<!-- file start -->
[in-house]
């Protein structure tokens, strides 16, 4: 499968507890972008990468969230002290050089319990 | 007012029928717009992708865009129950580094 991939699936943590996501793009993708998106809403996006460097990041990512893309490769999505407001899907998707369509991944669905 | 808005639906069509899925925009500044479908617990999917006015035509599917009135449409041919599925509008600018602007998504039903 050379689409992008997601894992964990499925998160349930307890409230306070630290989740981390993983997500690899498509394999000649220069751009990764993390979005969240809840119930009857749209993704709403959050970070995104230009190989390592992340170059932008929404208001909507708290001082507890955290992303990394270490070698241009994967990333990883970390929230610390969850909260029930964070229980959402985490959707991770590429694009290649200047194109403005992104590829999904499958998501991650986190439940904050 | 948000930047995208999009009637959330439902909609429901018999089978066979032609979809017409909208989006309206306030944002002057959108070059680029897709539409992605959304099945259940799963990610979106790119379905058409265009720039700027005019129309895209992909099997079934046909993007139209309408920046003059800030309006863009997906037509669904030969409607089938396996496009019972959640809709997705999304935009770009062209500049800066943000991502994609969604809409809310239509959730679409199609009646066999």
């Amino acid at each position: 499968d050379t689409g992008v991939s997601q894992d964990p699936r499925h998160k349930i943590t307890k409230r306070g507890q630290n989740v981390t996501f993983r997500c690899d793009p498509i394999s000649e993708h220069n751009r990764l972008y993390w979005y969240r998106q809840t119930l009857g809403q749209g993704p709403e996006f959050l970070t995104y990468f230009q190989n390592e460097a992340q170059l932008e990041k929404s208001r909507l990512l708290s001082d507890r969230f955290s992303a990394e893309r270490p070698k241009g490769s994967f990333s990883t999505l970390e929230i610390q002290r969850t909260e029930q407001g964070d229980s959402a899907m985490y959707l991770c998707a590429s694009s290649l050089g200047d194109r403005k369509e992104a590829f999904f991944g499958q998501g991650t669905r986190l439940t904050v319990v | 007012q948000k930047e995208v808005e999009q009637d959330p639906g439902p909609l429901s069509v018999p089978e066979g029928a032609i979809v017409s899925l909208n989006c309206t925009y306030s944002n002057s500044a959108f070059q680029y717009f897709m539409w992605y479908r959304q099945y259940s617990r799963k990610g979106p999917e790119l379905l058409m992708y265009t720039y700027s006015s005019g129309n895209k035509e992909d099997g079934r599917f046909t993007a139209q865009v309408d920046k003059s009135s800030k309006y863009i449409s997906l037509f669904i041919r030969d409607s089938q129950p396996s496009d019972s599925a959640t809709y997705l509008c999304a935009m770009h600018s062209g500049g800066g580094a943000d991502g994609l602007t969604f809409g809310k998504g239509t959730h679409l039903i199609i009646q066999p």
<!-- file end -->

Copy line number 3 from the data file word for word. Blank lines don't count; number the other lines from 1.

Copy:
């Amino acid at each position: 499968d050379t689409g992008v991939s997601q894992d964990p699936r499925h998160k349930i943590t307890k409230r306070g507890q630290n989740v981390t996501f993983r997500c690899d793009p498509i394999s000649e993708h220069n751009r990764l972008y993390w979005y969240r998106q809840t119930l009857g809403q749209g993704p709403e996006f959050l970070t995104y990468f230009q190989n390592e460097a992340q170059l932008e990041k929404s208001r909507l990512l708290s001082d507890r969230f955290s992303a990394e893309r270490p070698k241009g490769s994967f990333s990883t999505l970390e929230i610390q002290r969850t909260e029930q407001g964070d229980s959402a899907m985490y959707l991770c998707a590429s694009s290649l050089g200047d194109r403005k369509e992104a590829f999904f991944g499958q998501g991650t669905r986190l439940t904050v319990v | 007012q948000k930047e995208v808005e999009q009637d959330p639906g439902p909609l429901s069509v018999p089978e066979g029928a032609i979809v017409s899925l909208n989006c309206t925009y306030s944002n002057s500044a959108f070059q680029y717009f897709m539409w992605y479908r959304q099945y259940s617990r799963k990610g979106p999917e790119l379905l058409m992708y265009t720039y700027s006015s005019g129309n895209k035509e992909d099997g079934r599917f046909t993007a139209q865009v309408d920046k003059s009135s800030k309006y863009i449409s997906l037509f669904i041919r030969d409607s089938q129950p396996s496009d019972s599925a959640t809709y997705l509008c999304a935009m770009h600018s062209g500049g800066g580094a943000d991502g994609l602007t969604f809409g809310k998504g239509t959730h679409l039903i199609i009646q066999p």